Just before Christmas I got a pair of Apple AirPods. They're white, completely wireless earphones. AirPods are almost identical to Apple's wired earphones except that in lieu of thin cables, small white cylinders extend from the AirPods themselves. When you wear them it looks like you laughed and the milk came out your ears.
A few of my friends don't get it. "They're just dorky wireless earphones," they say.
And, they're wrong -- not because they don't look dorky, I'll give them that. They're simply incorrect because they're using the wrong frame for the things that now extend like candy cigarettes below my earlobes.
And, to be fair, it's hard not to use the paradigm of earphones when AirPods are used to listen to things, and well, they do go in your ears.
But, they're not just earphones. Or, they're earphones the way a smartphone is just a phone, or a smartwatch is just a watch.
In reality, the least interesting thing about a smartphone is that it takes calls. The least interesting thing about a smartwatch is that it tells time. The least interesting thing about AirPods is that they play music, though being able to listen to that music privately without a single wire snagging on sleeves, doorknobs and free weights is pretty great.
All that said, here's what my friends don't get. With AirPods you get a little ear butler to talk to. When you tap an AirPod twice you hear the familiar double chime of Siri waiting for a command or question. You can then talk to Siri casually, almost sotto voce actually, and get a response.
I was recently making breakfast by myself listening to a jazz playlist. Here are a few things I asked or requested of Siri with my phone face down on a counter:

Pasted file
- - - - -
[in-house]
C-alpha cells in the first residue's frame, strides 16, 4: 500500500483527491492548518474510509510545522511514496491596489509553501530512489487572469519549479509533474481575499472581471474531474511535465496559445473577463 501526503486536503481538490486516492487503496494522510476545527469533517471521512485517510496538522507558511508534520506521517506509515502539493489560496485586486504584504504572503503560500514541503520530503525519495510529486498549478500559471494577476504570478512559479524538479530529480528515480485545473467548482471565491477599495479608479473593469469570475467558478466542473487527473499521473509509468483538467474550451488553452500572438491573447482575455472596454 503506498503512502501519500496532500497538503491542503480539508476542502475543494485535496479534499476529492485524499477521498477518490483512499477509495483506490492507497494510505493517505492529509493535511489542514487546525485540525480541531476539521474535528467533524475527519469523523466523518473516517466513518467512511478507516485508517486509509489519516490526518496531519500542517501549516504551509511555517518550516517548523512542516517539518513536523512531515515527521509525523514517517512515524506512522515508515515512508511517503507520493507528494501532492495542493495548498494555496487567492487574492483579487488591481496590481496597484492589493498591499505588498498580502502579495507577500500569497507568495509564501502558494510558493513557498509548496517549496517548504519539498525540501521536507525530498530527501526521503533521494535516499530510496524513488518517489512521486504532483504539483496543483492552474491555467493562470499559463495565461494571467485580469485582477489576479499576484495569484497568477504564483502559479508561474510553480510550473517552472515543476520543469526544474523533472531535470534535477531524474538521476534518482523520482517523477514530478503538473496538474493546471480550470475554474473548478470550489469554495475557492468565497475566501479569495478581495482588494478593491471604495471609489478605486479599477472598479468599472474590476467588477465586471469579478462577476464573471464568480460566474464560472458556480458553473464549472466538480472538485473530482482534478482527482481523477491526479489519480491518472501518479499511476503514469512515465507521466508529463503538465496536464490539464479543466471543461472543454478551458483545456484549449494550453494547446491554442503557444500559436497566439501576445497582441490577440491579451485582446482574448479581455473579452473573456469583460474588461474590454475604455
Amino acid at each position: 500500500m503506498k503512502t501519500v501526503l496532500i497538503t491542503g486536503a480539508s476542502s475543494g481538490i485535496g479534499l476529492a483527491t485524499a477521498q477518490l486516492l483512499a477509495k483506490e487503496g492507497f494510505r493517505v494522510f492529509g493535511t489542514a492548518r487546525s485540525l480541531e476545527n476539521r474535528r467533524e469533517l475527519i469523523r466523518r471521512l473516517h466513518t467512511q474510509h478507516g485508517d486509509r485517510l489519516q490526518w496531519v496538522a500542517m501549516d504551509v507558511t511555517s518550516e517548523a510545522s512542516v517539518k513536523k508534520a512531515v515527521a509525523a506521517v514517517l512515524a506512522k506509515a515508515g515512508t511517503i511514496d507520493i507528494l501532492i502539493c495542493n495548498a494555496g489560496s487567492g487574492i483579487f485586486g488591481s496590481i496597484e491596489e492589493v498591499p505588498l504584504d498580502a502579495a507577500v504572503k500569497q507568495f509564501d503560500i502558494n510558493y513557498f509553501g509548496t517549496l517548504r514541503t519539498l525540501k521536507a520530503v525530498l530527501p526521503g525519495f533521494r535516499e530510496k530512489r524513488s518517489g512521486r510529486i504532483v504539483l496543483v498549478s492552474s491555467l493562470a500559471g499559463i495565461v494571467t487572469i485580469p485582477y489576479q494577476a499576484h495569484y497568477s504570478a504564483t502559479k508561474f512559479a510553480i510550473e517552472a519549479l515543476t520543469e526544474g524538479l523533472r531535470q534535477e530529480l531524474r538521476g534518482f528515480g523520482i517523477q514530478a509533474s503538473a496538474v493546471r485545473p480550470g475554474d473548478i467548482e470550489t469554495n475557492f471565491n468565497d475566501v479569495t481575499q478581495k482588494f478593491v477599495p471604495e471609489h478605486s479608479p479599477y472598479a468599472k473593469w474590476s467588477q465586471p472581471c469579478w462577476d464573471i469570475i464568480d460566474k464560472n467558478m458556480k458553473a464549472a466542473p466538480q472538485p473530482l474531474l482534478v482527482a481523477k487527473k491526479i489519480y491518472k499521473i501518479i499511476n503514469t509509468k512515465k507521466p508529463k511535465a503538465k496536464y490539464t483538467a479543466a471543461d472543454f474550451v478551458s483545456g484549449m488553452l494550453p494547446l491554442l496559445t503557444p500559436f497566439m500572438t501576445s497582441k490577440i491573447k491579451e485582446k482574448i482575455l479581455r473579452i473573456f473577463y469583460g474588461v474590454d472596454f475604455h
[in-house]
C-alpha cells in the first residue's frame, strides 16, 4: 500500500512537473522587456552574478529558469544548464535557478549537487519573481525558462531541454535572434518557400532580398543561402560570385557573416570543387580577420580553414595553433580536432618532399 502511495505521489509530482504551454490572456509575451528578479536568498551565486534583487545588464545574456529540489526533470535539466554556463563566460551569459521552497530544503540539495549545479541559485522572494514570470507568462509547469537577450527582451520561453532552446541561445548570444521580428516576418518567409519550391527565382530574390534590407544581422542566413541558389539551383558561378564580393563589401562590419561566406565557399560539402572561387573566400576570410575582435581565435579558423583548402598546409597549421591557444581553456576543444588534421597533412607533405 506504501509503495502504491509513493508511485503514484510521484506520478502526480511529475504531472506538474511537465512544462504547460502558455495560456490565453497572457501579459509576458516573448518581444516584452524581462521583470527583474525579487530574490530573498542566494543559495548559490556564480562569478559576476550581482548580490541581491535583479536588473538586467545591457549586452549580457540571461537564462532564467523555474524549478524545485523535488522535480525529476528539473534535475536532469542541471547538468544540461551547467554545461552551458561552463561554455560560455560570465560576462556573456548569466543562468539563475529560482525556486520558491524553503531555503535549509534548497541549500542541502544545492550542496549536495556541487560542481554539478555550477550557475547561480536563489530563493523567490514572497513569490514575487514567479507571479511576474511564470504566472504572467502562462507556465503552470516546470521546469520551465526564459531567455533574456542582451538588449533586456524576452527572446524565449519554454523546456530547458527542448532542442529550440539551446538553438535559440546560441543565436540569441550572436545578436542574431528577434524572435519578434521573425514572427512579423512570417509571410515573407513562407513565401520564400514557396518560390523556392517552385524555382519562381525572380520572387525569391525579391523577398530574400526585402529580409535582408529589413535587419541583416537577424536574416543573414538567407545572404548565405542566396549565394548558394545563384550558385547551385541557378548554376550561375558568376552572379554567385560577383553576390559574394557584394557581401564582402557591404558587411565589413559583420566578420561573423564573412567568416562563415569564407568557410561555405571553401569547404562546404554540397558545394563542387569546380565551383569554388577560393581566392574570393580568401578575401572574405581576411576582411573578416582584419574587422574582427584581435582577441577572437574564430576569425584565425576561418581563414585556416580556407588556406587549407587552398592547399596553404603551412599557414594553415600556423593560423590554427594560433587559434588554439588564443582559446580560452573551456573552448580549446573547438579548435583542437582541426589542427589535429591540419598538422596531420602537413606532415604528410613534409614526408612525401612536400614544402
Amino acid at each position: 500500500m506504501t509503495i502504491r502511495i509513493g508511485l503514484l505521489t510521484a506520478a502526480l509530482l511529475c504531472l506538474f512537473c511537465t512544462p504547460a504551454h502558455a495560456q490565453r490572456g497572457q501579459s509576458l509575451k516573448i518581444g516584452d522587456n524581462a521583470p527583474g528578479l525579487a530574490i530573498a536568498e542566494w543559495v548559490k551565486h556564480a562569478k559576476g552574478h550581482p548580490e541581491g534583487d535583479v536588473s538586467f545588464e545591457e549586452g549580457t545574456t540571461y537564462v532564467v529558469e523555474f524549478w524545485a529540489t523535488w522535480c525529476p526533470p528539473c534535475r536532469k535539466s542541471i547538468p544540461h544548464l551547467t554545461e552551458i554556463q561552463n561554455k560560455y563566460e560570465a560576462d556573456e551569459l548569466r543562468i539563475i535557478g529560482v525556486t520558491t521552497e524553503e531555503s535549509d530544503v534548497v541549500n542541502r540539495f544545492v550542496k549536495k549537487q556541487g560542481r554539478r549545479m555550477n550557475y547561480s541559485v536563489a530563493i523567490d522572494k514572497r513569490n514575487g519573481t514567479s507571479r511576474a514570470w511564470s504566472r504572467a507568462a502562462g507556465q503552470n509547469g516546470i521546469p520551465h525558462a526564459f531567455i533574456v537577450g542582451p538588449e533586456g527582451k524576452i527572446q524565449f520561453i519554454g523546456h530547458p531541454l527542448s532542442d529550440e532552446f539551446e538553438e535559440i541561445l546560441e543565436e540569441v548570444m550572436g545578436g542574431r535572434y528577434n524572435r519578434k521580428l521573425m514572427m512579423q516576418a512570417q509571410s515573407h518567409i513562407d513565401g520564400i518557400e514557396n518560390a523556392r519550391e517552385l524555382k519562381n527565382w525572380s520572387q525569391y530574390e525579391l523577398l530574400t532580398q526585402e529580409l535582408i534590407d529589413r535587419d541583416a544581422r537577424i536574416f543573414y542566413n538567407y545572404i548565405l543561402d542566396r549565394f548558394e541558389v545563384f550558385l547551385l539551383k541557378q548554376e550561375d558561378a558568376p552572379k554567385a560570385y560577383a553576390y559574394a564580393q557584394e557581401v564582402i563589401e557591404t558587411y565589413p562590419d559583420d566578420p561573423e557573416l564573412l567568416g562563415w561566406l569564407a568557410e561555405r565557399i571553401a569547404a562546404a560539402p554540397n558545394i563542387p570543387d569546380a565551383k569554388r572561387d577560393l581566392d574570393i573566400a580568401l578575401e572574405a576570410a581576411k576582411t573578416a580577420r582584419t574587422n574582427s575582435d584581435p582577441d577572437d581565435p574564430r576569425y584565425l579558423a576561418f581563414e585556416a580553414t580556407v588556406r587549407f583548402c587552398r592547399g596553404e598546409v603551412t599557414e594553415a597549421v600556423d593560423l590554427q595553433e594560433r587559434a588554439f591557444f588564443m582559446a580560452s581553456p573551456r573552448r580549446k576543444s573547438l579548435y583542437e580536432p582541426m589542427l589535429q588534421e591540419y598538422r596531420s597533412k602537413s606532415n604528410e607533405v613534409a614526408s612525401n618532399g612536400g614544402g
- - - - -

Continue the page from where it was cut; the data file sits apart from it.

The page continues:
- "What's the weather forecast for today?"
- "Skip this song."
- "Play music by John Coltrane."
- "Set a timer for three minutes."
- "At 10 a.m. today remind me to email Michelle about my column."
- "Read me my email."
You get the idea. Having that DJ, administrative assistant and weather reporter in your head is like listening to the sound of the future.
And that's exactly what my friends don't get. If all you do is consider AirPods earphones, you limit your ability to think expansively about what they could be, and what they presage.
Worse, if devices like AirPods are shunned by people who have never tried them, and so have no real understanding of their power or importance, then those devices are being rejected from willful ignorance or a misframing, not from rational consideration. In short, they are being dismissed out of ear.
Given that artificial intelligence and machine learning have just begun to become truly useful, this is dreadfully shortsighted.
And, if you treat AirPods with horror not mockery because, "We'll all be like that sorry-assed guy in the movie Her," then you're just imagining a future you fear, not all possible futures. You are picturing HAL and Scarlett Johansson; not Jarvis and KITT.
All of this seems a bit extreme when we're just talking about gadgets that sit in your ears. It is, unless the AirPods are a metaphor. Not everybody has to have, want or afford what looks like white ear snot on either side of their heads. But when a flake of the future appears, in whatever form, it's best to pay attention... not because it looks funny, but because it has shown itself at all.
Listen to an audio version of this column, read by the author, here.
Wayne MacPhail has been a print and online journalist for 25 years, and is a long-time writer for rabble.ca on technology and the Internet.
Photo: Design Milk/flickr
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